The EEM(Embedded Event manager is a software component of cisco IOS, XR, and NX-OS makes life easier for administrators by tracking and classifying events that take place on a router and providing notification options for those events. EEM allows you to automate tasks, perform minor enhancements and create workarounds.
There are two independent pieces: Applets and Scripting
-> Applets are a collection of CLI commands
-> Scripts are actions coded up in TCL(interpreter language)

EEM uses event detectors and actions to provide notifications of those events:

EEM detectors can be:
1) SNMP:-Monitoring SNMP objects.
2) Syslog:-Responds to various syslog messages, allowing for matching on regular expressions.
3) Counter: Monitoring and responding to interface counter when cross threshold settings.
4) CLI events: Screening CLI input for a regular expression match.
5) None: This event detector is use to test EEM script/applet using “event manager run” command.
6) Timers :(Countdown, watchdog and CRON)
7) IP SLA and Netflows events.


.cloginrc is a file that contains login information for each devices that will be accessed via clogin. .cloginrc is normally located under /home/username.

Below is an example of .cloginrc file:

# comments are cool, as is whitespace
# clogin supports a number of add directives:
# password
# user
# userprompt
# userpassword
# passprompt
# method
# noenable
# enauser
# enableprompt
# autoenable
# cyphertype
# identity
# Details on each of these follows. Also see cloginrc(5).
# add password <router name glob> <vty passwd> <enable passwd>
# add user <router name glob> <username>
# The default user is $USER (i.e.: the user running clogin).
# add userprompt <router name glob> <username prompt>
# What the router prints to prompt for the username.
# Default: {“(Username|login|user name):”}
# add userpassword <router name glob> <user password>
# The password for user if different than the password set
# using ‘add password’.
# add passprompt <router name glob> <password prompt>
# What the router prints to prompt for the password.
# Default: {“(\[Pp]assword|passwd):”}
# add method <router name glob> {ssh} […]
# Defines, in order, which connection method(s) to use for a device
# from the set {ssh,telnet,rsh}. e.g.: add method * {ssh} {telnet} {rsh}
# will attempt ssh connection first. if ssh fails with connection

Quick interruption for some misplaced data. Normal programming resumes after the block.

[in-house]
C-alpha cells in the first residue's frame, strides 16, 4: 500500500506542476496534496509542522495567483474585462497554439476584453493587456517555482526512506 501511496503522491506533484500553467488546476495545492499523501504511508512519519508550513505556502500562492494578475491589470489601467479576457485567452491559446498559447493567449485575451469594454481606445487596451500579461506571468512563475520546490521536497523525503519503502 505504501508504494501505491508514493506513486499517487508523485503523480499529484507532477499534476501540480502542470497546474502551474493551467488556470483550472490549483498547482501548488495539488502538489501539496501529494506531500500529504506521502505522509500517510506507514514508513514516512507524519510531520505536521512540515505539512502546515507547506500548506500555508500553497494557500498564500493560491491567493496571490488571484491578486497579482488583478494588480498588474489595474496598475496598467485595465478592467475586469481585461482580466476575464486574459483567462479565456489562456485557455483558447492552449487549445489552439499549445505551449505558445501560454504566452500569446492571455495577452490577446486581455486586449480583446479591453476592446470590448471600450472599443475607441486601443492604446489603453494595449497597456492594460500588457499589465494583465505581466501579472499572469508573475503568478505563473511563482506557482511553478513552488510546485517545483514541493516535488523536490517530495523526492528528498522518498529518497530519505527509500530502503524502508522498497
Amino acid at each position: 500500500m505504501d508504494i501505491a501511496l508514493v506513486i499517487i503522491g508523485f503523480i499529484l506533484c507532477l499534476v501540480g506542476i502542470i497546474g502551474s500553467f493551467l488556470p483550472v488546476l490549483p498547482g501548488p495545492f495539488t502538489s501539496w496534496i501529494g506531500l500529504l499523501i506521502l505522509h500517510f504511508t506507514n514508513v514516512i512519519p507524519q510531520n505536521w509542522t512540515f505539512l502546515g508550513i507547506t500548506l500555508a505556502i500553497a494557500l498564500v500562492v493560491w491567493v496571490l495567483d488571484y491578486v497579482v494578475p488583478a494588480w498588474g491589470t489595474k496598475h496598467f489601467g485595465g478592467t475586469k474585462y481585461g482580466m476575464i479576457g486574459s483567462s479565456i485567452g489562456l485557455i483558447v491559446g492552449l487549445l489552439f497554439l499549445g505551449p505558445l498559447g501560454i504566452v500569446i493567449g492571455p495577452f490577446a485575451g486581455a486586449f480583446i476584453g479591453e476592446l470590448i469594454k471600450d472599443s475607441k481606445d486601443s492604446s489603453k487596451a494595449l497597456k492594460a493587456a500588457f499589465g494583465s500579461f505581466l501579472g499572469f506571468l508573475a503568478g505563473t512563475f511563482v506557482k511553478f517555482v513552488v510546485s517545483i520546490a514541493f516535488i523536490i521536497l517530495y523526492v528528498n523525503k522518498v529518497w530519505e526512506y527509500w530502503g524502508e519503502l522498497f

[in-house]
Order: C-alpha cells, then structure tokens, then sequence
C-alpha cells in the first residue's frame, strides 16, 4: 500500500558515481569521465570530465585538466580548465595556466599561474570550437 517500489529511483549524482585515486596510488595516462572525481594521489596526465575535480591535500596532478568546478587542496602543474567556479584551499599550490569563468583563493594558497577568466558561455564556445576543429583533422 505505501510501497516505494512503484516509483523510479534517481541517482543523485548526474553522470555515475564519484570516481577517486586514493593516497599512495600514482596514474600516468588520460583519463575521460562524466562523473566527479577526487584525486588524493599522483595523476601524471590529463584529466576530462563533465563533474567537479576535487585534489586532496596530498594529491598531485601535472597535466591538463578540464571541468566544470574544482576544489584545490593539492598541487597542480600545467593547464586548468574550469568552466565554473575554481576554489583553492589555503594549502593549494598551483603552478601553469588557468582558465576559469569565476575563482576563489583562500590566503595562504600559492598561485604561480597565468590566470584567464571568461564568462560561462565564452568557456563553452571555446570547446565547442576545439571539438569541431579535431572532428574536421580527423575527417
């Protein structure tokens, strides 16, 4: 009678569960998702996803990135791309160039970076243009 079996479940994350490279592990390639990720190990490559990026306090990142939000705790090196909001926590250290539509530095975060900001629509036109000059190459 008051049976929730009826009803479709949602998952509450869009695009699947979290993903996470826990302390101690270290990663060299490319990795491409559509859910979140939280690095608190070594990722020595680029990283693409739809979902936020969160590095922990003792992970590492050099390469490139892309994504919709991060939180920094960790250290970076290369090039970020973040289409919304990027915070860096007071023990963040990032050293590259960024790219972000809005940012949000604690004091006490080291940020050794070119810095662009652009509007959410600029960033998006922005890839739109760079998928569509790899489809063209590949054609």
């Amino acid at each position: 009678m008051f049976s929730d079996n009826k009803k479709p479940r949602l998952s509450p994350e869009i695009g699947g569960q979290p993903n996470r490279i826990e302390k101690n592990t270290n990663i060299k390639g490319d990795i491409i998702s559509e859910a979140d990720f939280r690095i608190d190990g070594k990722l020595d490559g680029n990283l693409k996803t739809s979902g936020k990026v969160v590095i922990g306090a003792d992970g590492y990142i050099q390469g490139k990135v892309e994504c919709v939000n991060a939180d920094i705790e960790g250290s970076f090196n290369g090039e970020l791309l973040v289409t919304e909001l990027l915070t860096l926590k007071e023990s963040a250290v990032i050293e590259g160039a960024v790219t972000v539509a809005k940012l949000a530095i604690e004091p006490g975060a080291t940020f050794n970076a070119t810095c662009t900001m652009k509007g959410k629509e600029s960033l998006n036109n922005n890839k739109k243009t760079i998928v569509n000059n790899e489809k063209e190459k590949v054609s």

# refused (i.e.: not due to authentication failure), then try telnet,
# then rsh.
# Default: {telnet} {ssh}
# add noenable <router name glob> <1>
# equivalent of -noenable on the cmd line to not enable at login.
# add enableprompt <router name glob> <enable prompt>
# What the router prints to prompt for the enable password.
# Default: {“\[Pp]assword:”}
# add enauser <router name glob> <username>
# This is only needed if enable asks for a username and this
# username is different from what user is set to.
# add autoenable <router name glob> <1/0>
# This is used if you are automatically enabled by the login process.
# add cyphertype <router name glob> <ssh encryption type>
# Default is 3des.
# set ssh encryption type, dflt: 3des
# Newer SG300 don’t support cbc, add aes256-ctr
add cyphertype * {aes256-cbc,aes256-ctr}
# add identity <router name glob> <path to ssh identity file>
# Default is your default ssh identity.
# include <file>
# include a secondary .cloginrc file
# Note: The first match for a hostname takes precedence.

#add password sl-bb*-dc cow24
#add password sl-gw*-dc geeks
#add password sl* hank dog
#add password at* pete cow
#add password sdn* mujahid horse
#add password icm* peter
#add password * anything
#add user sl-gw*-dc twit
#add user sdn* sdn_auto
#add user sdn-bb* ops_eng
#add user * $env(USER)

# customer x
# these routers ask for a username and password. we automatically get
# enable access after successful authentication.
#add user * roger
#add password * {doger}
#add autoenable * 1

# customer y
# this is the normal cisco login. a password followed by and enable password.
# try ssh first, then rlogin.
#add password * {vector} {victor}
#add method * ssh rlogin

# customer z; they use ssh only.
#add user * shirley
#add password * {jive} {surely}
#add method * ssh